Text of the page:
State of Indian economy: An Overview

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By Philip Mudartha
Bellevision Media Network

07 Jul 2022


An eight-year-old high inflation, soaring energy and commodity prices due to the Russia-Ukraine war are threatening to squeeze the Indian economy. The only silver lining is that the monsoon has arrived. Good rains will not only help the agriculture sector but help cool off the soaring inflation. A good monsoon will also boost rural demand, which in turn will help the economy to recover.


What bothers the common man?

The mainstream media is busy in hosting political debates on divisive socio-cultural agenda of ruling BJP, including the furor over former BJP national spokesperson Nupur Sharma, and has relegated to the back burner the core issues of national interest. What bothers the common man is the runaway inflation. Inflation both retail and wholesale are at record levels.


Retail inflation has hit an eight-year high of 7.79% in April, much higher than the RBI upper tolerance limit of 6%. Experts predict it to hit 8% by August, notwithstanding the RBI intervention. Since April, RBI raised its repo rate by 0.90% in its effort to squeeze liquidity from money markets which is a tool to tame inflation.


Recent data shows that Wholesale Price Index (WPI) based inflation accelerated to 15.88% in May, the highest since 2012. It has now remained in double digits for the 14th consecutive month. Analysts believe elevated primary articles, energy and food prices are likely to keep WPI in double digits in the near term. Eventually WPI would translate into retail inflation. The following data is sourced from the office of the Economic Advisor to the central government:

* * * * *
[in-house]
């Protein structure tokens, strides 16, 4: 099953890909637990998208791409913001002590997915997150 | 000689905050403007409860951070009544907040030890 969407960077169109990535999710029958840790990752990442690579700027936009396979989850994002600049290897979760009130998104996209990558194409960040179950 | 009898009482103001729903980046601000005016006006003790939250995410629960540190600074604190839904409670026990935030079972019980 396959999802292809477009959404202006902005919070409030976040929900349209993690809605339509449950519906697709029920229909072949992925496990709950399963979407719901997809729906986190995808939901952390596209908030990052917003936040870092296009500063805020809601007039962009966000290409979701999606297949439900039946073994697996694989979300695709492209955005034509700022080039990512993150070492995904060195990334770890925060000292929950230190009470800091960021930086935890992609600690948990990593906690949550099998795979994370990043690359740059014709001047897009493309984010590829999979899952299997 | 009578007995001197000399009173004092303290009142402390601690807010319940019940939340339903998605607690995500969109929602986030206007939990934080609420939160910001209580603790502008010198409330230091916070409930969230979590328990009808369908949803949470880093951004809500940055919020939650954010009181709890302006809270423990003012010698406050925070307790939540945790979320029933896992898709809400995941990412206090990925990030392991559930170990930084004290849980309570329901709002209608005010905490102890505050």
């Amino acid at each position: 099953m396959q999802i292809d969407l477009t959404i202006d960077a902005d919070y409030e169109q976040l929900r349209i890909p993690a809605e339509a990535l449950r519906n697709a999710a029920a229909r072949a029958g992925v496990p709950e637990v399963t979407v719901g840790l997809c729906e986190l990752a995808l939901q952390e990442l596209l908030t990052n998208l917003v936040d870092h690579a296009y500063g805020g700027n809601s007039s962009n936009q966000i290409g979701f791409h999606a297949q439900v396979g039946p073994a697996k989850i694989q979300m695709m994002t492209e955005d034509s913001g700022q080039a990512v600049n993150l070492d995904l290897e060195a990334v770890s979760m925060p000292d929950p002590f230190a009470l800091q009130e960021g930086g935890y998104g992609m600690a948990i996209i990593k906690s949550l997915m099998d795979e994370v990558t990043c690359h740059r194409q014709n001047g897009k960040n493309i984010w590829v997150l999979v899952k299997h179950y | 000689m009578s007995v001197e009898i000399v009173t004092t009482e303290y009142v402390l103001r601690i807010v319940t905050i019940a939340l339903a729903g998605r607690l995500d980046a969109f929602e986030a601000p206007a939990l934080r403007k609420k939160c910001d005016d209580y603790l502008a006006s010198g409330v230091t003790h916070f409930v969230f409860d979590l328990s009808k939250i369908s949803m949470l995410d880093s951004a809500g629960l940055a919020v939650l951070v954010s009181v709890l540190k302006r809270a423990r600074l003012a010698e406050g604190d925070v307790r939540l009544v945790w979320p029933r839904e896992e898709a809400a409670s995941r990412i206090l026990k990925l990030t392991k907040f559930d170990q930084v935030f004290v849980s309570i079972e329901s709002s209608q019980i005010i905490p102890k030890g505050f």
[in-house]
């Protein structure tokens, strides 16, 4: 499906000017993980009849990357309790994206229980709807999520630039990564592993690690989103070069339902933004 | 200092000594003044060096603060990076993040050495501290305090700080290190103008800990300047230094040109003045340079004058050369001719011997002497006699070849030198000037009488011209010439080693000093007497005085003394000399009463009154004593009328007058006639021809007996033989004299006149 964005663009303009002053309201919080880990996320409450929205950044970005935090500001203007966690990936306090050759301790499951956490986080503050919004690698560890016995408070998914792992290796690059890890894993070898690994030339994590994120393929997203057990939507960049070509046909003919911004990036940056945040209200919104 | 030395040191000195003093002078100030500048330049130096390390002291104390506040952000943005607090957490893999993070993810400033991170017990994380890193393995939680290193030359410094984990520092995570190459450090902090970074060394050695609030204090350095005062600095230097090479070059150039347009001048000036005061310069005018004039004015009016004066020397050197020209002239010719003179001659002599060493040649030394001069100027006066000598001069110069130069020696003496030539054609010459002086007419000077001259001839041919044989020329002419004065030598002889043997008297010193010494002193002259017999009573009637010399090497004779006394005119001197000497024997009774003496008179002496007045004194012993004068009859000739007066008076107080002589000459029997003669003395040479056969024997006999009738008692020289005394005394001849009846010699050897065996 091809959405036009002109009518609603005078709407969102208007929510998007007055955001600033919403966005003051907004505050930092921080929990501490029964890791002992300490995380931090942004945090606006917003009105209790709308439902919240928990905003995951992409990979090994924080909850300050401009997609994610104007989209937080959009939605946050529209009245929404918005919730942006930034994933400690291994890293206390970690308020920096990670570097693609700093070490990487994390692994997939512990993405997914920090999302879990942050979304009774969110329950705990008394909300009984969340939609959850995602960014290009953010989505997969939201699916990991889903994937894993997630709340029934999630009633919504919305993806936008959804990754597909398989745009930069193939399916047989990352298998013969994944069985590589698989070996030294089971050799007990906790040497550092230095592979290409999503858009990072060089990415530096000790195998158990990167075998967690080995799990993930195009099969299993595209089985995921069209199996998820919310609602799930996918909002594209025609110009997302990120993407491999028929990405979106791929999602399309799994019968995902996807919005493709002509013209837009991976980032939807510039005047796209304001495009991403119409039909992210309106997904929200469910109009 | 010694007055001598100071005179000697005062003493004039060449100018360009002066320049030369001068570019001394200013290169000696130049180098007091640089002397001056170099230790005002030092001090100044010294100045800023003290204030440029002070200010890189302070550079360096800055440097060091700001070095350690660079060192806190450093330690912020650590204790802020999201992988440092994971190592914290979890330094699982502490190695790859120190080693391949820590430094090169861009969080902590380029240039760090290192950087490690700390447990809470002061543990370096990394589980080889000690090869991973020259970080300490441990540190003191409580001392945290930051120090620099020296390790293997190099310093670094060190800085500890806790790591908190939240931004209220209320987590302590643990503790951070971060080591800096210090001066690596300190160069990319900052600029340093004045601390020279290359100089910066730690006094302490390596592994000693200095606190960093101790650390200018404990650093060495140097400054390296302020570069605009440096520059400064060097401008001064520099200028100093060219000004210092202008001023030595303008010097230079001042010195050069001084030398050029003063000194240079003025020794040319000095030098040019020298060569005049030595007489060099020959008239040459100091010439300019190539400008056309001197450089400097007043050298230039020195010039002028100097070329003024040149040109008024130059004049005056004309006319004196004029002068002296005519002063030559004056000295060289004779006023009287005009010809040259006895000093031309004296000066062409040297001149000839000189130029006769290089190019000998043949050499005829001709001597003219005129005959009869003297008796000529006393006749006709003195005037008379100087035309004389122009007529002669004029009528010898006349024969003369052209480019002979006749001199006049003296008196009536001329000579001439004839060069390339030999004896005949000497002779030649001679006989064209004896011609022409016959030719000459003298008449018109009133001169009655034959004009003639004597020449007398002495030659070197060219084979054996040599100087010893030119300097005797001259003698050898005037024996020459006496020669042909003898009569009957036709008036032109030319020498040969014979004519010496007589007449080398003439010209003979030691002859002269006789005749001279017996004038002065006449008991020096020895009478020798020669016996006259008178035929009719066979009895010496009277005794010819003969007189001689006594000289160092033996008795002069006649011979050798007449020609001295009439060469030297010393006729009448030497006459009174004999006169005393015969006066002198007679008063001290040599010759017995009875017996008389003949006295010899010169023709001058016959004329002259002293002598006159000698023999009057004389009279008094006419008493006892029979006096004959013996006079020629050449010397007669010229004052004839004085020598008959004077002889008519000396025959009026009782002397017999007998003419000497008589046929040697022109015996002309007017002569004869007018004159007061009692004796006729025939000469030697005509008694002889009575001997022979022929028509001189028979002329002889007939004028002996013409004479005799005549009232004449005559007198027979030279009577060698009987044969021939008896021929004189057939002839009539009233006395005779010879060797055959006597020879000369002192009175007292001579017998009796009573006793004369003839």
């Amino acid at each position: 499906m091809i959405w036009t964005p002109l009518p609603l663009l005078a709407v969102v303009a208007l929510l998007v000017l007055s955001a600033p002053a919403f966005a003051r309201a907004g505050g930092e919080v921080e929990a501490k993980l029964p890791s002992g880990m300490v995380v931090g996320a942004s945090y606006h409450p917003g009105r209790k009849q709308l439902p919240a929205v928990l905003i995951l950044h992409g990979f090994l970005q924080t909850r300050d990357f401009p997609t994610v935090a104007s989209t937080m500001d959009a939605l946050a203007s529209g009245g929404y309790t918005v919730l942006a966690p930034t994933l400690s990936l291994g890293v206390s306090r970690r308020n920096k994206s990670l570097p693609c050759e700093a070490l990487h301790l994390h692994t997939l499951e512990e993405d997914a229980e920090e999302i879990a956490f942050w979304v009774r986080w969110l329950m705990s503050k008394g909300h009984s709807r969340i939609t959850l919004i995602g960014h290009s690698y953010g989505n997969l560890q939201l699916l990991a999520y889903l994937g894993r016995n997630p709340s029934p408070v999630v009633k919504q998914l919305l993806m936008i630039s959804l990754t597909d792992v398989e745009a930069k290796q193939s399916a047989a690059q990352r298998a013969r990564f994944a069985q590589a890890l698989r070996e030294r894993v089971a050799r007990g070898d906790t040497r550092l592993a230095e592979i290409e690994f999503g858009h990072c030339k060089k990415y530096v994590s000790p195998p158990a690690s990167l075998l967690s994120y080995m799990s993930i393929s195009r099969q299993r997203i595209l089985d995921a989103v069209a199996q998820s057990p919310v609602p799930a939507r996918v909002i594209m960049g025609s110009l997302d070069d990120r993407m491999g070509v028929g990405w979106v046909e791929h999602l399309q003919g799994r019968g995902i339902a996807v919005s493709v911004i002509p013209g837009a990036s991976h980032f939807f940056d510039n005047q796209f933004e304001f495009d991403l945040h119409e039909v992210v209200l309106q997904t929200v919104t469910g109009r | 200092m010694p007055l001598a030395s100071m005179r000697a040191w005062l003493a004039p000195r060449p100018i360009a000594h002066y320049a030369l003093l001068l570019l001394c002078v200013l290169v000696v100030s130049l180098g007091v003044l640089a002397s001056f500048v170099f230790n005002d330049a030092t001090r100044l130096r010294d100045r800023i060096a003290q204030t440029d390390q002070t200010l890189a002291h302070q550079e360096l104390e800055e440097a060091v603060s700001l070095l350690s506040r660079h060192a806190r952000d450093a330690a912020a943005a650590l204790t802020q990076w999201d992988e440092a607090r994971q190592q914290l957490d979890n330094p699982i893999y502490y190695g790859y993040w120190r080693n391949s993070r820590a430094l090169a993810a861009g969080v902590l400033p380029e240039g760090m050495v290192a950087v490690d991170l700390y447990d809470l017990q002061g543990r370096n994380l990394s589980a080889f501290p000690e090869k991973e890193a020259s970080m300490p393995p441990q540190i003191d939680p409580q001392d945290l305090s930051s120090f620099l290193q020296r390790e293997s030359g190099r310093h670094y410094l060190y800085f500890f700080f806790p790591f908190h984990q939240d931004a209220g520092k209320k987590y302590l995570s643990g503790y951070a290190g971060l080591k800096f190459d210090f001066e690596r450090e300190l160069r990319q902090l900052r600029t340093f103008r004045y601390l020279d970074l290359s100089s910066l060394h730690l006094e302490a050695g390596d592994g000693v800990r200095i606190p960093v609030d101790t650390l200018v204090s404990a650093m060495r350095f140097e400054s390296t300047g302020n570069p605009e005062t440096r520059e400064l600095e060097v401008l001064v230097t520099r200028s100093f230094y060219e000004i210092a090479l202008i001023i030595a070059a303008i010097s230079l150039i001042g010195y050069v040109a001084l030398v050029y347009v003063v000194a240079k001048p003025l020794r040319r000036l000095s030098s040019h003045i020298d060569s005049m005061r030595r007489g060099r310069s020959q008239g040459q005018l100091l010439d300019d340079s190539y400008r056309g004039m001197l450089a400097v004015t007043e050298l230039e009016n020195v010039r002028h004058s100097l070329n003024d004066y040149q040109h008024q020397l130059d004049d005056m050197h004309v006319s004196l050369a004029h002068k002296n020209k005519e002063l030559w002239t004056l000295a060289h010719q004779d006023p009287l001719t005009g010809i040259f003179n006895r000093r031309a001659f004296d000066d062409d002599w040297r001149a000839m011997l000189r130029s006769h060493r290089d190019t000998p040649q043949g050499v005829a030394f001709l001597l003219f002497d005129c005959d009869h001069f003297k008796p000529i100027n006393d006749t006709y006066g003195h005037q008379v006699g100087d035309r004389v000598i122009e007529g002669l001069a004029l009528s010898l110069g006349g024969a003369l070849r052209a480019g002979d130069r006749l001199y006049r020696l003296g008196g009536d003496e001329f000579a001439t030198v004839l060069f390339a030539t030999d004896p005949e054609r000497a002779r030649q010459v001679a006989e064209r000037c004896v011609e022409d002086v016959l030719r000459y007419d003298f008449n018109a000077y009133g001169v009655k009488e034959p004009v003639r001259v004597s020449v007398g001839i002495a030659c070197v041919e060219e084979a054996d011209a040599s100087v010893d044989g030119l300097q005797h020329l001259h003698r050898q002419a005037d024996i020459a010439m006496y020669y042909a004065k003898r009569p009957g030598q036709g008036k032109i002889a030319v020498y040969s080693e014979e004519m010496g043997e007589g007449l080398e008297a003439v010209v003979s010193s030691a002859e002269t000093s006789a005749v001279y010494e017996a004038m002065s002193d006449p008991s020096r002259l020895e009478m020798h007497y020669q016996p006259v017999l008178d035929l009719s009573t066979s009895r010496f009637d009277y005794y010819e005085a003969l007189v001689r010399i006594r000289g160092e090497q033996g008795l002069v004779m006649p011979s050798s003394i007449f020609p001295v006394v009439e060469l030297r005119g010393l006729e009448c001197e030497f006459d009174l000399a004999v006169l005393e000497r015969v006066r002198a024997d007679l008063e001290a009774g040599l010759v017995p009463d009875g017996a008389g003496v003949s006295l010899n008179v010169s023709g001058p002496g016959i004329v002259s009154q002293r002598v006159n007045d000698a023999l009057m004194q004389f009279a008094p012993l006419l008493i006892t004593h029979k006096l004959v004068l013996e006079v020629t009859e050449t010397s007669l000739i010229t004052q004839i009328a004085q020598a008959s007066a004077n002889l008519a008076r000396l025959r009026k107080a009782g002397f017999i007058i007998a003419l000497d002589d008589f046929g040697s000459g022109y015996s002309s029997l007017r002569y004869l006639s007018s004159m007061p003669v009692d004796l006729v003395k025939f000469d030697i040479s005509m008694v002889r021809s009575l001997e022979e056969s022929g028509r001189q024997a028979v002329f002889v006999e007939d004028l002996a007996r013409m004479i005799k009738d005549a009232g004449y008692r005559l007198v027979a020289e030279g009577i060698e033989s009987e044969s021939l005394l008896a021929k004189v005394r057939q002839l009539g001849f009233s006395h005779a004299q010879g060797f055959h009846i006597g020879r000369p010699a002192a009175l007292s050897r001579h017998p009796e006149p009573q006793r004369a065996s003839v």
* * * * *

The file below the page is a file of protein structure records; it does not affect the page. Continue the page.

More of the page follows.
Inflationary pressures likely to continue on geopolitical tensions:


The war in Ukraine has driven commodities, food and energy prices to unprecedented levels. Benchmark Crude Oil price soared beyond $100/bbl. India imports 85% of its crude oil requirements. India is also a net importer of coal, both non-coking for power generation and coking for metallurgical industries, from countries like Russia, Australia, South Africa and Indonesia. The international coal prices are at their lifetime high at above $400/MT and estimated to touch $505/MT.


Over the last 18 months, wheat prices have risen nearly 110%, corn and vegetable oil prices are up 140%, and soybean prices are up 90%. The continuing war in Ukraine will further drive these prices higher.


The Ukraine-Russia war has hit edible oil supplies, leading to an increase in its prices. The disruption of the sunflower oil supplies from Ukraine triggered a change in export policy from Indonesia, the world’s leading palm oil exporter. Indonesia sprang a surprise by announcing an export ban on cooking oil causing turmoil in edible oil supply chain and prices.


The Indian kitchens bore the brunt of the price rise. Besides the fuel and edible oil costs, domestic cooking gas prices shot up too. In the past few months, prices of almost all essential items have gone up, thereby putting pressure on the common man’s household budget. The Food & Agriculture Organization (FAO) indices, shown below, show the extent of food crisis experienced today. More pain is yet to come in following months.